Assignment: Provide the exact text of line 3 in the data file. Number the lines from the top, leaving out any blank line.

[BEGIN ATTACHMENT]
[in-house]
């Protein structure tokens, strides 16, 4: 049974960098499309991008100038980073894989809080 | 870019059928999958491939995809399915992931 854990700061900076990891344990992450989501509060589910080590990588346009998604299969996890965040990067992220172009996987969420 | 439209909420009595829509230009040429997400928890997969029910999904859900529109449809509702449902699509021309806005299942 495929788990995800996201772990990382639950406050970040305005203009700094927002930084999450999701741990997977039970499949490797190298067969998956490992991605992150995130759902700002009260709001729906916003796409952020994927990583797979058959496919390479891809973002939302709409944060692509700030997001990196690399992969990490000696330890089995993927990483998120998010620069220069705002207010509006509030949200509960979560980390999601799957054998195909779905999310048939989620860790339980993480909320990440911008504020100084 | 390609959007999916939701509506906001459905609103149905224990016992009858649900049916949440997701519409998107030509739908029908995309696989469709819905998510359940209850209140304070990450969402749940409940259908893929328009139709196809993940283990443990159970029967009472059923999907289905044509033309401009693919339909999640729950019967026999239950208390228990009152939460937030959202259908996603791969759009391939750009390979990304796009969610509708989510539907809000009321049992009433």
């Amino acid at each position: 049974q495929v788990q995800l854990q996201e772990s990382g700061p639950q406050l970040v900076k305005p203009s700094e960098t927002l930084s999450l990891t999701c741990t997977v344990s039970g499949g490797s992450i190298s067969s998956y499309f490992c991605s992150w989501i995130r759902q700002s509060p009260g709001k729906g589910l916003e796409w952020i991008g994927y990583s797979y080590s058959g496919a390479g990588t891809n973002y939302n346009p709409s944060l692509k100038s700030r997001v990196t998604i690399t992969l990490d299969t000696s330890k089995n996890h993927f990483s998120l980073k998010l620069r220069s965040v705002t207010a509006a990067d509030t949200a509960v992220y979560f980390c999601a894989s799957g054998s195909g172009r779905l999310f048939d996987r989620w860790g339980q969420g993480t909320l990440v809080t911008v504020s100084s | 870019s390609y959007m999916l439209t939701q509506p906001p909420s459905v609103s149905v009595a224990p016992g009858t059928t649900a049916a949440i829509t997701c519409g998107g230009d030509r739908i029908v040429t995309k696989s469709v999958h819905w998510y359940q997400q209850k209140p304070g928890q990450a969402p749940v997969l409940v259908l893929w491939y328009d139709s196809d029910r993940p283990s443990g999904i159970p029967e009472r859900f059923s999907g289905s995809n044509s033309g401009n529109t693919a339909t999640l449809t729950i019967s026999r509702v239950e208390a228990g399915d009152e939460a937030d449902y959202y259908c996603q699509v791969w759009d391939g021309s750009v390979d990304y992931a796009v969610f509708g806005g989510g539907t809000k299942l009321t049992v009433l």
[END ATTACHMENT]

């Amino acid at each position: 049974q495929v788990q995800l854990q996201e772990s990382g700061p639950q406050l970040v900076k305005p203009s700094e960098t927002l930084s999450l990891t999701c741990t997977v344990s039970g499949g490797s992450i190298s067969s998956y499309f490992c991605s992150w989501i995130r759902q700002s509060p009260g709001k729906g589910l916003e796409w952020i991008g994927y990583s797979y080590s058959g496919a390479g990588t891809n973002y939302n346009p709409s944060l692509k100038s700030r997001v990196t998604i690399t992969l990490d299969t000696s330890k089995n996890h993927f990483s998120l980073k998010l620069r220069s965040v705002t207010a509006a990067d509030t949200a509960v992220y979560f980390c999601a894989s799957g054998s195909g172009r779905l999310f048939d996987r989620w860790g339980q969420g993480t909320l990440v809080t911008v504020s100084s | 870019s390609y959007m999916l439209t939701q509506p906001p909420s459905v609103s149905v009595a224990p016992g009858t059928t649900a049916a949440i829509t997701c519409g998107g230009d030509r739908i029908v040429t995309k696989s469709v999958h819905w998510y359940q997400q209850k209140p304070g928890q990450a969402p749940v997969l409940v259908l893929w491939y328009d139709s196809d029910r993940p283990s443990g999904i159970p029967e009472r859900f059923s999907g289905s995809n044509s033309g401009n529109t693919a339909t999640l449809t729950i019967s026999r509702v239950e208390a228990g399915d009152e939460a937030d449902y959202y259908c996603q699509v791969w759009d391939g021309s750009v390979d990304y992931a796009v969610f509708g806005g989510g539907t809000k299942l009321t049992v009433l």